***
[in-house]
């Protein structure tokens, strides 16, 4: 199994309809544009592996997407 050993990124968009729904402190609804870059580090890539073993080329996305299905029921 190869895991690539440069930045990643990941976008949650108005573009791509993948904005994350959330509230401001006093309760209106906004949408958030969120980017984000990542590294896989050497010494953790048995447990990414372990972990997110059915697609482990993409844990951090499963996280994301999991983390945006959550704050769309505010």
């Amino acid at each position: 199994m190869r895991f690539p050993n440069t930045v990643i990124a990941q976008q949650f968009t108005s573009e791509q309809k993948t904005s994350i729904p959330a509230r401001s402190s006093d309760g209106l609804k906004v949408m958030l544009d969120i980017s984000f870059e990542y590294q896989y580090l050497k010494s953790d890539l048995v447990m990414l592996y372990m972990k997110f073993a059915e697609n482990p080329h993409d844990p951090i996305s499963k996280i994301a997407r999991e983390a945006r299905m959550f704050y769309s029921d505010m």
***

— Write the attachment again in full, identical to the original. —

[in-house]
């Protein structure tokens, strides 16, 4: 199994309809544009592996997407 050993990124968009729904402190609804870059580090890539073993080329996305299905029921 190869895991690539440069930045990643990941976008949650108005573009791509993948904005994350959330509230401001006093309760209106906004949408958030969120980017984000990542590294896989050497010494953790048995447990990414372990972990997110059915697609482990993409844990951090499963996280994301999991983390945006959550704050769309505010």
């Amino acid at each position: 199994m190869r895991f690539p050993n440069t930045v990643i990124a990941q976008q949650f968009t108005s573009e791509q309809k993948t904005s994350i729904p959330a509230r401001s402190s006093d309760g209106l609804k906004v949408m958030l544009d969120i980017s984000f870059e990542y590294q896989y580090l050497k010494s953790d890539l048995v447990m990414l592996y372990m972990k997110f073993a059915e697609n482990p080329h993409d844990p951090i996305s499963k996280i994301a997407r999991e983390a945006r299905m959550f704050y769309s029921d505010m």